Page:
Environmental advocates are celebrating in Laguna Beach — but it won't be with balloons.
The hilly seaside city known for stunning ocean views and rolling bluffs is weighing a plan to ban the sale and public use of balloons to curtail the risk of devastating wildfires and eliminate a major source of trash floating near the community's scenic shores.
The Laguna Beach City Council is expected to vote Tuesday on the proposal to ban in public the popular mainstay of birthday and graduation parties, whether inflated with helium or not. The move in the community of 23,000 people 50 miles (80 kilometers) southeast of Los Angeles comes as several California beach cities have limited balloons and the state enacted a law to regulate the types made of foil.
“This is the beginning,” said Chad Nelsen, chief executive of the nonprofit environmental organization Surfrider Foundation, adding that he sees momentum to weed out balloons that tangle with turtles and sea lions much like he did with the effort to phase out single-use plastic bags. “We’re chipping away at all these things we find and trying to clean up the ocean one item at a time.”
Environmental advocates are taking aim at balloons, arguing they're a preventable cause of coastal pollution that threatens animals and seabirds. Balloon debris can tangle wildlife or be ingested by animals that mistake it for food, and more than 3,000 pieces of balloon litter were picked up on ocean beaches by volunteers in Virginia over a five-year period, according to the NOAA Office of Response and Restoration.
In California, fire officials have long warned against foil balloons that can tangle with power lines, causing a power outage and potential fire hazard. Southern California Edison, one of the state's major utilities, reported more than 1,000 foil balloon-related power outages in 2017, affecting more than 1 million customers, according to a state legislative analysis.
But coastal advocates want legislation that addresses balloon litter in addition to fire risk. Coastal communities in Florida, Delaware and New York have adopted rules aimed at curtailing balloon pollution. Several in Southern California have taken similar steps. The city of Manhattan Beach has banned foil balloons on public property and the mass release of latex balloons, while two San Diego County beach cities have barred balloons filled with a gas lighter than air.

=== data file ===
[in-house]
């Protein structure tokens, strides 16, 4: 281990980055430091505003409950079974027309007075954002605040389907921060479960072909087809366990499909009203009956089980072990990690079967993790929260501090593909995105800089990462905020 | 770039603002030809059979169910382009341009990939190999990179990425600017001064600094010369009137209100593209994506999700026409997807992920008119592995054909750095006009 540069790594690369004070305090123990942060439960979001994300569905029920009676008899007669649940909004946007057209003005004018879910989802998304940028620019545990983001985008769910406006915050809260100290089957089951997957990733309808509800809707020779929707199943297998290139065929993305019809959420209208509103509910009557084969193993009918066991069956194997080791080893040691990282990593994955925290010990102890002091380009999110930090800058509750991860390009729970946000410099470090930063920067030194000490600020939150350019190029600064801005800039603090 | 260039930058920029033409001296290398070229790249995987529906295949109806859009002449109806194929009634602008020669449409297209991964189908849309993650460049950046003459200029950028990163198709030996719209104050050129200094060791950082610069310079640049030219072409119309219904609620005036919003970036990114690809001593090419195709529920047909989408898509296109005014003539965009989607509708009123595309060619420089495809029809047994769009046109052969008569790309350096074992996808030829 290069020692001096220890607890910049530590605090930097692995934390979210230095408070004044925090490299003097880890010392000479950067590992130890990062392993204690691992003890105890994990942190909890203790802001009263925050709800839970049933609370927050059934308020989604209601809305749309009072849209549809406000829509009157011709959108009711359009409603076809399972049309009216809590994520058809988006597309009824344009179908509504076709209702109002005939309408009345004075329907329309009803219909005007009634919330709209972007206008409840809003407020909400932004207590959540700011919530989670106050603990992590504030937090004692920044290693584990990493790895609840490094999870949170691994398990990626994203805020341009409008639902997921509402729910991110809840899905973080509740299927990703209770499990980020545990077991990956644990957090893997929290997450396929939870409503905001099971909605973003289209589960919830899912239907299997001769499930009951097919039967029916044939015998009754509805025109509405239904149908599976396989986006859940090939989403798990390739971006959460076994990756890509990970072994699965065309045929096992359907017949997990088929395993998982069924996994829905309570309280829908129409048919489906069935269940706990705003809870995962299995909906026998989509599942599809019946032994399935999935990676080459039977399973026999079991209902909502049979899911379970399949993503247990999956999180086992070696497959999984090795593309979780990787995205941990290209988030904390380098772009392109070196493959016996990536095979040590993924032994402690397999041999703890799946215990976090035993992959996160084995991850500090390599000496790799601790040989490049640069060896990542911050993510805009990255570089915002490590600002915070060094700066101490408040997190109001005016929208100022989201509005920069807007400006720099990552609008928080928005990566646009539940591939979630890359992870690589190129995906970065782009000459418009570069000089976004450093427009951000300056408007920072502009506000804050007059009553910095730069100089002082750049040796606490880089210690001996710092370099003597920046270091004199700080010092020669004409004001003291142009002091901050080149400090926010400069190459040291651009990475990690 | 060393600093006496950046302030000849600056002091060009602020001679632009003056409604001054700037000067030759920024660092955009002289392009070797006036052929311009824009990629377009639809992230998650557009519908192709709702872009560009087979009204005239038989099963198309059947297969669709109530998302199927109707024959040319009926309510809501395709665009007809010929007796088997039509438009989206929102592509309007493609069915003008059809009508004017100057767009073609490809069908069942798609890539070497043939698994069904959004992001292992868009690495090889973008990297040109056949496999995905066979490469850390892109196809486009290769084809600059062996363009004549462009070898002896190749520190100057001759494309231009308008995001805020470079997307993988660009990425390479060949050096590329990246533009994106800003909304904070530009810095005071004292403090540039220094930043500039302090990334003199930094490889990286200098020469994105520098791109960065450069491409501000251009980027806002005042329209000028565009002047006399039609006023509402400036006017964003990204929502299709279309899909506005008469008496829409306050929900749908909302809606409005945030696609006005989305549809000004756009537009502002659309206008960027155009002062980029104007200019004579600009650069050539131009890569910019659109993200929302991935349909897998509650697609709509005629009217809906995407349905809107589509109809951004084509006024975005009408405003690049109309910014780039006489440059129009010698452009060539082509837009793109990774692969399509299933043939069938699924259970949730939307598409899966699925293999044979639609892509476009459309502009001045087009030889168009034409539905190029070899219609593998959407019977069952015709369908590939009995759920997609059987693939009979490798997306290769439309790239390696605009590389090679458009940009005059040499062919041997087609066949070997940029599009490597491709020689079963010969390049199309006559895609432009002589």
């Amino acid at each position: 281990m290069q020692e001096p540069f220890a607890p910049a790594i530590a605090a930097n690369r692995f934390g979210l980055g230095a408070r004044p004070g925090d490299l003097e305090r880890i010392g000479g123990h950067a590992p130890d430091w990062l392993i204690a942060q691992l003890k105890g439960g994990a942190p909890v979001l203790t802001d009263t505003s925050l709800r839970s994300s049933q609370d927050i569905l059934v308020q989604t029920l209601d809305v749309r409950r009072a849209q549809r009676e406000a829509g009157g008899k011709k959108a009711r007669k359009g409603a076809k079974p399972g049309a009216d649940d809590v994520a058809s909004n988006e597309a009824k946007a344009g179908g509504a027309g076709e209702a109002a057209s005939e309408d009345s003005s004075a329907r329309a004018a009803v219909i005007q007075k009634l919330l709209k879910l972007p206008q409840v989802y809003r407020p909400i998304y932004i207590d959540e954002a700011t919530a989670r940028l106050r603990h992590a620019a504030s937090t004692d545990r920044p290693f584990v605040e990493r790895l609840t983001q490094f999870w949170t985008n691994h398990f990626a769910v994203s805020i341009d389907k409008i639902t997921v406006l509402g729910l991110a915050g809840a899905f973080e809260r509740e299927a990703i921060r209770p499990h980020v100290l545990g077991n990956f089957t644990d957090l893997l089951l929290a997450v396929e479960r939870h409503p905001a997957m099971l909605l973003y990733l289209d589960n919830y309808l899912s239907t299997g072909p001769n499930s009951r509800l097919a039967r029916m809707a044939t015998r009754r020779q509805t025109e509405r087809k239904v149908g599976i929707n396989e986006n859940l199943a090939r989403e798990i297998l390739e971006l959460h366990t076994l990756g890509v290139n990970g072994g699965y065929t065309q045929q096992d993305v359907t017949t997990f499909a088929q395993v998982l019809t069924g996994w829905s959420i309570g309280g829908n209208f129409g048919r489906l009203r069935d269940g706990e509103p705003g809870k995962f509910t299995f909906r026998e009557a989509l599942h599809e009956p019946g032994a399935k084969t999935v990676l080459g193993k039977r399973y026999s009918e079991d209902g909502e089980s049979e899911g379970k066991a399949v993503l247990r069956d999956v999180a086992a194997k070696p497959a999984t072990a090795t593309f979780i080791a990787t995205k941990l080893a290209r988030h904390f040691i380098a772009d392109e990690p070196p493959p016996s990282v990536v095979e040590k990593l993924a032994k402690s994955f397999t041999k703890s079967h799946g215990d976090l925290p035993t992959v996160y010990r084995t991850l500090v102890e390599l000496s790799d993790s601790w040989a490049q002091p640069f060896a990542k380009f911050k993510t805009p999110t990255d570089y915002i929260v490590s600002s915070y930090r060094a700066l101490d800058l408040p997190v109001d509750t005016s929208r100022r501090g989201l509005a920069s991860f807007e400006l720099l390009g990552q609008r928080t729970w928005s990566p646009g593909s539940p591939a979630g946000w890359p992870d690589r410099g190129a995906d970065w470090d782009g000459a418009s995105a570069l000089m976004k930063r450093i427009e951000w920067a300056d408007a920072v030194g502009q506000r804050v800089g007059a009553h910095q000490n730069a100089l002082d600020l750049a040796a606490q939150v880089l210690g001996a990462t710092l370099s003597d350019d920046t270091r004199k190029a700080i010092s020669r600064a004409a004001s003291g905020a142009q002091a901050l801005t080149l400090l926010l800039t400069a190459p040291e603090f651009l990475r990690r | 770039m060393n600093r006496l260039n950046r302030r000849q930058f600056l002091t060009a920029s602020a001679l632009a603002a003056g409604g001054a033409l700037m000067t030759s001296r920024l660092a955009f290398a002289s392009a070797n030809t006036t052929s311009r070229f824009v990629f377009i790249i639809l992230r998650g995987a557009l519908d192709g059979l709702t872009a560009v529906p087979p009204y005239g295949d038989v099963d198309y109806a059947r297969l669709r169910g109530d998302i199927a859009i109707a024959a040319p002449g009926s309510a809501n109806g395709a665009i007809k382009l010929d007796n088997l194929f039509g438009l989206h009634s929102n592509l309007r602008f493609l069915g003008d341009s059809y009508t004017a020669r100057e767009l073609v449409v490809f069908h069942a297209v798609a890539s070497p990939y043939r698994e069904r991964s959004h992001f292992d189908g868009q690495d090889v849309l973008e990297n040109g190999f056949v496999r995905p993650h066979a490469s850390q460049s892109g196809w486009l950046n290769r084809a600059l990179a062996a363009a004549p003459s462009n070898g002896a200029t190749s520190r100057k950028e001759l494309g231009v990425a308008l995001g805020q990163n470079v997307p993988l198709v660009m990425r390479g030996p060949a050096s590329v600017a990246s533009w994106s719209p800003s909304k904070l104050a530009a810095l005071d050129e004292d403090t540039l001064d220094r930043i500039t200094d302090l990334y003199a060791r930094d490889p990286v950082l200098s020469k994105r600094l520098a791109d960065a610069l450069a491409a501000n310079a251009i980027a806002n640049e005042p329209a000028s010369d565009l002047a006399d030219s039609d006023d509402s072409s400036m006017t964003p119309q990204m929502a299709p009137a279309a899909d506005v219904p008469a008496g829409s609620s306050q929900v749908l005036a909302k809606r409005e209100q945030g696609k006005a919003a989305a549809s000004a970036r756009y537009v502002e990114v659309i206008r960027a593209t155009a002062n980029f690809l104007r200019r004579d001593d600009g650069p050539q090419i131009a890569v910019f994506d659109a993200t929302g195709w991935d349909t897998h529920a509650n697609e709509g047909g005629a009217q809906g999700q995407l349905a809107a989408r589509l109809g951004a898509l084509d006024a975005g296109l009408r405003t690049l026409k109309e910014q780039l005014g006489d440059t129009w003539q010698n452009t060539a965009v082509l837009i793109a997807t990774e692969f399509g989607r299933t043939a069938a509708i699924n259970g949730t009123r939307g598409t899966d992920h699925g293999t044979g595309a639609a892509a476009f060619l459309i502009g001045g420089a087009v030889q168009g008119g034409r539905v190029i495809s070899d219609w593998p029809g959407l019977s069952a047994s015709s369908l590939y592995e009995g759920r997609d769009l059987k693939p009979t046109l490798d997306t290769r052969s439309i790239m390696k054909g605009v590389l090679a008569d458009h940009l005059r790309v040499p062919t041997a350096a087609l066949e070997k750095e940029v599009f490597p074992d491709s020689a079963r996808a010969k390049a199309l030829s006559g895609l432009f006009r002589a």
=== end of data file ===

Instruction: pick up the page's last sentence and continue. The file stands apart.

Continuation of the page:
Officials in Laguna Beach, which has miles of pristine shoreline and hilltop neighborhoods at risk of wildfires, have long discussed the idea. Lawmakers held an initial, unanimous vote in January to phase out the public use of all balloons, with a second and final vote scheduled for Tuesday. The penalty would be a $100 fine for a first violation and higher fines for additional violations within a year.
Balloons can still be used by residents at home, said Mayor Bob Whalen.
“Even the balloon advocates and balloon industry was not opposed to banning them on the beach,” Whalen said, adding that the city moved on the issue both to reduce the risk of fires and to protect marine life along the city's roughly six miles (10 kilometers) of shoreline. “There is going to be some impact on the local distribution of balloons, but as I say, people will still find places to buy balloons.”
Treb Heining, who began selling balloons at Disneyland when he was 15 years old and now, more than 50 years later, works internationally in the balloon industry, said balloons bring happiness to the world.
“All my life, I’ve seen children thrilled – of all ages. You can still be a child at 90 years old,” he said.
Heining said Laguna Beach officials would not come to the table for a compromise. He suggested banning portable helium tanks for the public, barring balloon releases and prohibiting balloons on the beach, rather than an all-or-nothing approach.
“They’re doing anything they can to make balloons into this evil, horrible thing. And they’re not,” he said.
Those who support the move include environmental advocates, whale-watching groups and a marine mammal organization, which reported seeing a sea lion die of starvation after trash, including balloon fragments, lodged in her digestive tract.
“Here is another opportunity to be bold and on the right side of an issue,” resident Mark Christy wrote in a letter to the council last month.
Cheryl McKinney, who owns a party supplies company, opposed the idea, saying it would wallop the state economically and that responsible business owners encourage patrons to add weights to balloons and properly dispose of them.
“We always refer our customers to this motto: 'Don't let go. Weight. Inflate. Enjoy.'” she wrote.
Associated Press writer Stefanie Dazio contributed to this report.